Reagan emerged from the meeting with his economic advisers at 5 p.m. through the diplomatic entrance at the South Lawn of the White House. A helicopter was waiting there to take him to Bethesda Naval Medical Center, where Nancy Reagan is recuperating from cancer surgery.

On Monday, the helicopter engines were kept running and Reagan answered a few shouted questions as he boarded. Yesterday, the engines were shut down, and a podium had been placed at the entrance for Reagan to read his statement.

After expressing pleasure in yesterday's stock market surge, the president reviewed consultations with other world leaders and said he was "pleased" by steps taken by the Federal Reserve Board to increase the money supply and with actions of two major banks in returning their prime interest rates to lower levels.

Reagan, who had vowed to accept automatic budget reductions rather than negotiate with Congress on a compromise, then said he was "directing that discussions be undertaken with the bipartisan leadership of the Congress for that purpose." He ended his prepared statement by declaring that the nation's "economic fundamentals" are sound and expressing "great confidence" in the future.

The helicopter engines were then started, but Reagan was peppered with shouted questions, and he lingered to answer some of them. It was in these responses that he indicated reluctant willingness to participate directly in an economic summit and at least listen to proposals for new taxes.

Before he departed, Reagan predicted that there would be no recession unless Americans succumbed to fear and stopped buying consumer items. He also made a familiar partisan point, saying that the Democrats controlled Congress and that "Congress was responsible for the deficit."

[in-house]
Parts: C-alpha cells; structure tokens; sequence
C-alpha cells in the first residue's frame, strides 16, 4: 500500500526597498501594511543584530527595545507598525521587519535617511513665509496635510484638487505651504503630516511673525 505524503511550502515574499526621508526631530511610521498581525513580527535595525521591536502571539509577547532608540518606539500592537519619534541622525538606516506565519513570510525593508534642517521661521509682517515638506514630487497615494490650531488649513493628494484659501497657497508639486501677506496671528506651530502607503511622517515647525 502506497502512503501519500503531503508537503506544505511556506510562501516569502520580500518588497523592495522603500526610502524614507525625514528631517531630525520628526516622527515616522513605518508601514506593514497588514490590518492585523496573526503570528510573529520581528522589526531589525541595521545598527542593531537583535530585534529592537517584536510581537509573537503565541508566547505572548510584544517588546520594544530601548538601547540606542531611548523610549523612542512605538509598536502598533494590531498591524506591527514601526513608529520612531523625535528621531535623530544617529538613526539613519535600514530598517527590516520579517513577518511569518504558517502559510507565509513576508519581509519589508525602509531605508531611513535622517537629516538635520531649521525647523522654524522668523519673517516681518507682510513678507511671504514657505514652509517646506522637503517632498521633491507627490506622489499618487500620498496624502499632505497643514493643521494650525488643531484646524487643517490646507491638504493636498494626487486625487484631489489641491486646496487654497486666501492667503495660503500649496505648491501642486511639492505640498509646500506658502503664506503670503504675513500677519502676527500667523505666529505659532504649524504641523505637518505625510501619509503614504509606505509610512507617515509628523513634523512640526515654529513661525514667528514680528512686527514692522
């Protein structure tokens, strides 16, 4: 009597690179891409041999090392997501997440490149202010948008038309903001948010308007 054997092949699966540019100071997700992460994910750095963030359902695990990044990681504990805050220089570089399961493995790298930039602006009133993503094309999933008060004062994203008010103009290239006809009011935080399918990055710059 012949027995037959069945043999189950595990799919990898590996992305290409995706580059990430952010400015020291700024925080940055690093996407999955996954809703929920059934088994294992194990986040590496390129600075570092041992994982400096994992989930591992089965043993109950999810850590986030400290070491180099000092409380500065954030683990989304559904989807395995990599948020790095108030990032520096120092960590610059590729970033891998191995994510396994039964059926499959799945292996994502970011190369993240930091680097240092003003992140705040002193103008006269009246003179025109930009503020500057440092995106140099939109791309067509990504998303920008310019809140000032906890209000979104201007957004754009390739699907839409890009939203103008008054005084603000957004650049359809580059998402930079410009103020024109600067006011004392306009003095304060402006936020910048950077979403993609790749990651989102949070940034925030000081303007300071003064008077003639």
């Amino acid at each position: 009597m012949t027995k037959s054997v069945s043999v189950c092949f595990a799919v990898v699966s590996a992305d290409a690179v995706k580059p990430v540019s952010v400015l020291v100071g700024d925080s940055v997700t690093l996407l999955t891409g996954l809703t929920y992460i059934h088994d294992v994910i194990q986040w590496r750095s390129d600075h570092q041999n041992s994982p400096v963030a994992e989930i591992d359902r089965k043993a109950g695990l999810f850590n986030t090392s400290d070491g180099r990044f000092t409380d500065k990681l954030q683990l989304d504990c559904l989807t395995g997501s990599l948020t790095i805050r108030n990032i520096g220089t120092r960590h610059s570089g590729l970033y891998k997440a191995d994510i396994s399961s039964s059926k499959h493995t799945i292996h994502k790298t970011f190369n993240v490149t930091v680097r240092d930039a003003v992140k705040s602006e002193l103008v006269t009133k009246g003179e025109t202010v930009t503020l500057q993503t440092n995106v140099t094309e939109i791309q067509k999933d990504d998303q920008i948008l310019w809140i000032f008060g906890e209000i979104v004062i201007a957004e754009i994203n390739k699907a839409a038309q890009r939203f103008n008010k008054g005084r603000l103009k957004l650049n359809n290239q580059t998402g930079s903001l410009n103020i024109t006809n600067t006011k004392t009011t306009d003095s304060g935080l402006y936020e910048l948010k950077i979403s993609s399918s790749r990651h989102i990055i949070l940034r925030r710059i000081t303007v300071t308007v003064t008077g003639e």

The president's annnouncement climaxed a gradual administration retreat from positions taken early in the morning by Fitzwater and Office of Management and Budget Director James C. Miller III, who insisted at back-to-back briefings that Reagan was unyielding on the idea of an economic summit.

The announcement also capped a harried day on Capitol Hill as lawmakers stunned by the events on Wall Street both implored the administration to negotiate and engaged in a new round of partisan skirmishing with Miller over higher taxes.

House Speaker Jim Wright (D-Tex.), calling for an end to "partisan political posturing, finger-pointing and blame-placing," urged Reagan to join Congress in "convening an economic summit without crippling preconditions, to deal with America's long-term structural problems."

However, in an appearance before the House Budget Committee to lay out details of $23 billion in across-the-board budget cuts that began taking effect yesterday, Miller strongly reiterated Reagan's unwillingness to participate in negotiations with Congress if a tax increase is part of the agenda. "If you've got taxes on the table, the president wants them off," Miller said.

At a breakfast meeting with reporters earlier in the day, Miller said Reagan would not consider higher taxes even if Congress capitulates to his demand for further cuts in domestic spending. Miller also said the president does not want the $23 billion in automatic cuts to take effect, an action that would become final next month if Congress and the administration cannot otherwise meet this year's new deficit-reduction goal.

Miller's statement angered Democrats on the budget panel, who promptly voted out legislation that partially meets this year's $23 billion deficit-reduction target by raising $12 billion in taxes and saving $4.7 billion through changes in spending policies.